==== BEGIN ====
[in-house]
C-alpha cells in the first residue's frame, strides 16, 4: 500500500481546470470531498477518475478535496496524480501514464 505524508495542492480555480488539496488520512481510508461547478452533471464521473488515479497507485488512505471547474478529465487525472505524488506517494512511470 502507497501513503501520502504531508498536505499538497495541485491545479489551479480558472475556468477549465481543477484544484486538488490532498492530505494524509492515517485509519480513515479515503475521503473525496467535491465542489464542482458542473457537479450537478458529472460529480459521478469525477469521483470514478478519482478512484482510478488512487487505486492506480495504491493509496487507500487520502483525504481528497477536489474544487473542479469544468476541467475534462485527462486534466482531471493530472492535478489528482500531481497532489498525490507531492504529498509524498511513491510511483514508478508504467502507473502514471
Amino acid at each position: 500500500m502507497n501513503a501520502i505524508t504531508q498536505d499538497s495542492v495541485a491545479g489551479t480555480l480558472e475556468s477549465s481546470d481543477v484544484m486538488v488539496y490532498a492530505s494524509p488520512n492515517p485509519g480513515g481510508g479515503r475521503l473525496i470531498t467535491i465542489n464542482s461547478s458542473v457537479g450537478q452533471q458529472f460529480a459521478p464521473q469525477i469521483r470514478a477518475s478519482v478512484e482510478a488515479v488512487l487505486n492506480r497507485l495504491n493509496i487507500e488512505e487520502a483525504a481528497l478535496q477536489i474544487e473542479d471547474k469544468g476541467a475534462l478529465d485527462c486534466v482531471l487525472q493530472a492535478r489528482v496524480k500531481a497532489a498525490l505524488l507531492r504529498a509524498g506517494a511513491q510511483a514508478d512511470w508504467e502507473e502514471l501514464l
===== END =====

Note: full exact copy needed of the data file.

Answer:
[in-house]
C-alpha cells in the first residue's frame, strides 16, 4: 500500500481546470470531498477518475478535496496524480501514464 505524508495542492480555480488539496488520512481510508461547478452533471464521473488515479497507485488512505471547474478529465487525472505524488506517494512511470 502507497501513503501520502504531508498536505499538497495541485491545479489551479480558472475556468477549465481543477484544484486538488490532498492530505494524509492515517485509519480513515479515503475521503473525496467535491465542489464542482458542473457537479450537478458529472460529480459521478469525477469521483470514478478519482478512484482510478488512487487505486492506480495504491493509496487507500487520502483525504481528497477536489474544487473542479469544468476541467475534462485527462486534466482531471493530472492535478489528482500531481497532489498525490507531492504529498509524498511513491510511483514508478508504467502507473502514471
Amino acid at each position: 500500500m502507497n501513503a501520502i505524508t504531508q498536505d499538497s495542492v495541485a491545479g489551479t480555480l480558472e475556468s477549465s481546470d481543477v484544484m486538488v488539496y490532498a492530505s494524509p488520512n492515517p485509519g480513515g481510508g479515503r475521503l473525496i470531498t467535491i465542489n464542482s461547478s458542473v457537479g450537478q452533471q458529472f460529480a459521478p464521473q469525477i469521483r470514478a477518475s478519482v478512484e482510478a488515479v488512487l487505486n492506480r497507485l495504491n493509496i487507500e488512505e487520502a483525504a481528497l478535496q477536489i474544487e473542479d471547474k469544468g476541467a475534462l478529465d485527462c486534466v482531471l487525472q493530472a492535478r489528482v496524480k500531481a497532489a498525490l505524488l507531492r504529498a509524498g506517494a511513491q510511483a514508478d512511470w508504467e502507473e502514471l501514464l